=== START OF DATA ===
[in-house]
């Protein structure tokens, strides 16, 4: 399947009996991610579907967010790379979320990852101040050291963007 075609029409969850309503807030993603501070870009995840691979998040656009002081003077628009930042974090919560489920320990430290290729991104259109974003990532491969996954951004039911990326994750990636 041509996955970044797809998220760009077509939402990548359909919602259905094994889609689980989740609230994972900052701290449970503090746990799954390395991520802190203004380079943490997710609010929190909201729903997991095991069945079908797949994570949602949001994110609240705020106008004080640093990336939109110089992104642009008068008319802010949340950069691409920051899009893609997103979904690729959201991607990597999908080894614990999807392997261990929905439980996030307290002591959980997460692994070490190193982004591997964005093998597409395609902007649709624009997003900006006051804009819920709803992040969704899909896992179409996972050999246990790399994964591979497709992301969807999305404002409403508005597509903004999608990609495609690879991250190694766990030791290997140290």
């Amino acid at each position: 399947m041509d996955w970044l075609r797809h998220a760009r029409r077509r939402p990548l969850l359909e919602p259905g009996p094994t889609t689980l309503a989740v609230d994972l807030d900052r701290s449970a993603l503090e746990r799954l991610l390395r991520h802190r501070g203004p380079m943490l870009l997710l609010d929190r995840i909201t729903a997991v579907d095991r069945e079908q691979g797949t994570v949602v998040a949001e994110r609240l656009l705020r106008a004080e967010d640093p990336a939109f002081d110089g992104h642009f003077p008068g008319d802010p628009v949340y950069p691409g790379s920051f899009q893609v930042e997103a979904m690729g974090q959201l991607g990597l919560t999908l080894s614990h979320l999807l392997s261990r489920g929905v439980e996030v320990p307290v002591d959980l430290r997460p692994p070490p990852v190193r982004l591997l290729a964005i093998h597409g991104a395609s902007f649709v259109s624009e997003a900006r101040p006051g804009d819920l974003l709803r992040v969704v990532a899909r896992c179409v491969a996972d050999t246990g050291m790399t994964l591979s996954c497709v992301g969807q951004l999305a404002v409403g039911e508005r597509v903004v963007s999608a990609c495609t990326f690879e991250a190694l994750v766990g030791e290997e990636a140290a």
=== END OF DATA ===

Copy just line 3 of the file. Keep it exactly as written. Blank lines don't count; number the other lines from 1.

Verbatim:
């Amino acid at each position: 399947m041509d996955w970044l075609r797809h998220a760009r029409r077509r939402p990548l969850l359909e919602p259905g009996p094994t889609t689980l309503a989740v609230d994972l807030d900052r701290s449970a993603l503090e746990r799954l991610l390395r991520h802190r501070g203004p380079m943490l870009l997710l609010d929190r995840i909201t729903a997991v579907d095991r069945e079908q691979g797949t994570v949602v998040a949001e994110r609240l656009l705020r106008a004080e967010d640093p990336a939109f002081d110089g992104h642009f003077p008068g008319d802010p628009v949340y950069p691409g790379s920051f899009q893609v930042e997103a979904m690729g974090q959201l991607g990597l919560t999908l080894s614990h979320l999807l392997s261990r489920g929905v439980e996030v320990p307290v002591d959980l430290r997460p692994p070490p990852v190193r982004l591997l290729a964005i093998h597409g991104a395609s902007f649709v259109s624009e997003a900006r101040p006051g804009d819920l974003l709803r992040v969704v990532a899909r896992c179409v491969a996972d050999t246990g050291m790399t994964l591979s996954c497709v992301g969807q951004l999305a404002v409403g039911e508005r597509v903004v963007s999608a990609c495609t990326f690879e991250a190694l994750v766990g030791e290997e990636a140290a």